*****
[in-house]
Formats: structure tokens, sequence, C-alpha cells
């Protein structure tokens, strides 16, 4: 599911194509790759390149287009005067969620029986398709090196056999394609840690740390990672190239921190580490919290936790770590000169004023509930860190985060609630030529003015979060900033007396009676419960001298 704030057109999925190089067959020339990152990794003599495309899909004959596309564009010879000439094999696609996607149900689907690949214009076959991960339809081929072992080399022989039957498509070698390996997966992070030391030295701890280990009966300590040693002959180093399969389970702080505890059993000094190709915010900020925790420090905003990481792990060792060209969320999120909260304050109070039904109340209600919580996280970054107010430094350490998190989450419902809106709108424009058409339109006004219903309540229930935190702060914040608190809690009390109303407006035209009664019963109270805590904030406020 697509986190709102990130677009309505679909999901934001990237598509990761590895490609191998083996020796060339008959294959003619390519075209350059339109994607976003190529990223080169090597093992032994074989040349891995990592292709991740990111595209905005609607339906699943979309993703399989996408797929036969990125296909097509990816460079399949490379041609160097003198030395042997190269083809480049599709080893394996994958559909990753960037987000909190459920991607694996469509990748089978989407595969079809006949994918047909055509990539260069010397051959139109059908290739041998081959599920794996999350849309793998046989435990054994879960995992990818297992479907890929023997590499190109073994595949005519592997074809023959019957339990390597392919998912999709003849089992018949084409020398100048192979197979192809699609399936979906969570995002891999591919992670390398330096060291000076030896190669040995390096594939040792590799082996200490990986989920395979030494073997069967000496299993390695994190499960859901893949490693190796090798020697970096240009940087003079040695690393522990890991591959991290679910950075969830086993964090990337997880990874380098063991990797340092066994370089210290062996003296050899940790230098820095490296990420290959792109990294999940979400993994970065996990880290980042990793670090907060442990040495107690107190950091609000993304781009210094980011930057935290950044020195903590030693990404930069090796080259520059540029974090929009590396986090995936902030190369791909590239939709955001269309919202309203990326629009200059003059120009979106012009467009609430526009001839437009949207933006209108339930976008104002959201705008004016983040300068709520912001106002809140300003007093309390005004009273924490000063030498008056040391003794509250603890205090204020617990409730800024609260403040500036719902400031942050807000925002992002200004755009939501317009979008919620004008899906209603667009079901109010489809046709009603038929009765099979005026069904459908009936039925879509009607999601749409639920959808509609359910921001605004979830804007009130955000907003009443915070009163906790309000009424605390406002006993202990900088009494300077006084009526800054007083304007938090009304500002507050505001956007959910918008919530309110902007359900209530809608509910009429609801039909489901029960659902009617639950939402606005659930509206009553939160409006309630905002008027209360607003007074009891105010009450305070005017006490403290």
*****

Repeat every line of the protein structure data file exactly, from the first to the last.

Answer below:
[in-house]
Formats: structure tokens, sequence, C-alpha cells
């Protein structure tokens, strides 16, 4: 599911194509790759390149287009005067969620029986398709090196056999394609840690740390990672190239921190580490919290936790770590000169004023509930860190985060609630030529003015979060900033007396009676419960001298 704030057109999925190089067959020339990152990794003599495309899909004959596309564009010879000439094999696609996607149900689907690949214009076959991960339809081929072992080399022989039957498509070698390996997966992070030391030295701890280990009966300590040693002959180093399969389970702080505890059993000094190709915010900020925790420090905003990481792990060792060209969320999120909260304050109070039904109340209600919580996280970054107010430094350490998190989450419902809106709108424009058409339109006004219903309540229930935190702060914040608190809690009390109303407006035209009664019963109270805590904030406020 697509986190709102990130677009309505679909999901934001990237598509990761590895490609191998083996020796060339008959294959003619390519075209350059339109994607976003190529990223080169090597093992032994074989040349891995990592292709991740990111595209905005609607339906699943979309993703399989996408797929036969990125296909097509990816460079399949490379041609160097003198030395042997190269083809480049599709080893394996994958559909990753960037987000909190459920991607694996469509990748089978989407595969079809006949994918047909055509990539260069010397051959139109059908290739041998081959599920794996999350849309793998046989435990054994879960995992990818297992479907890929023997590499190109073994595949005519592997074809023959019957339990390597392919998912999709003849089992018949084409020398100048192979197979192809699609399936979906969570995002891999591919992670390398330096060291000076030896190669040995390096594939040792590799082996200490990986989920395979030494073997069967000496299993390695994190499960859901893949490693190796090798020697970096240009940087003079040695690393522990890991591959991290679910950075969830086993964090990337997880990874380098063991990797340092066994370089210290062996003296050899940790230098820095490296990420290959792109990294999940979400993994970065996990880290980042990793670090907060442990040495107690107190950091609000993304781009210094980011930057935290950044020195903590030693990404930069090796080259520059540029974090929009590396986090995936902030190369791909590239939709955001269309919202309203990326629009200059003059120009979106012009467009609430526009001839437009949207933006209108339930976008104002959201705008004016983040300068709520912001106002809140300003007093309390005004009273924490000063030498008056040391003794509250603890205090204020617990409730800024609260403040500036719902400031942050807000925002992002200004755009939501317009979008919620004008899906209603667009079901109010489809046709009603038929009765099979005026069904459908009936039925879509009607999601749409639920959808509609359910921001605004979830804007009130955000907003009443915070009163906790309000009424605390406002006993202990900088009494300077006084009526800054007083304007938090009304500002507050505001956007959910918008919530309110902007359900209530809608509910009429609801039909489901029960659902009617639950939402606005659930509206009553939160409006309630905002008027209360607003007074009891105010009450305070005017006490403290």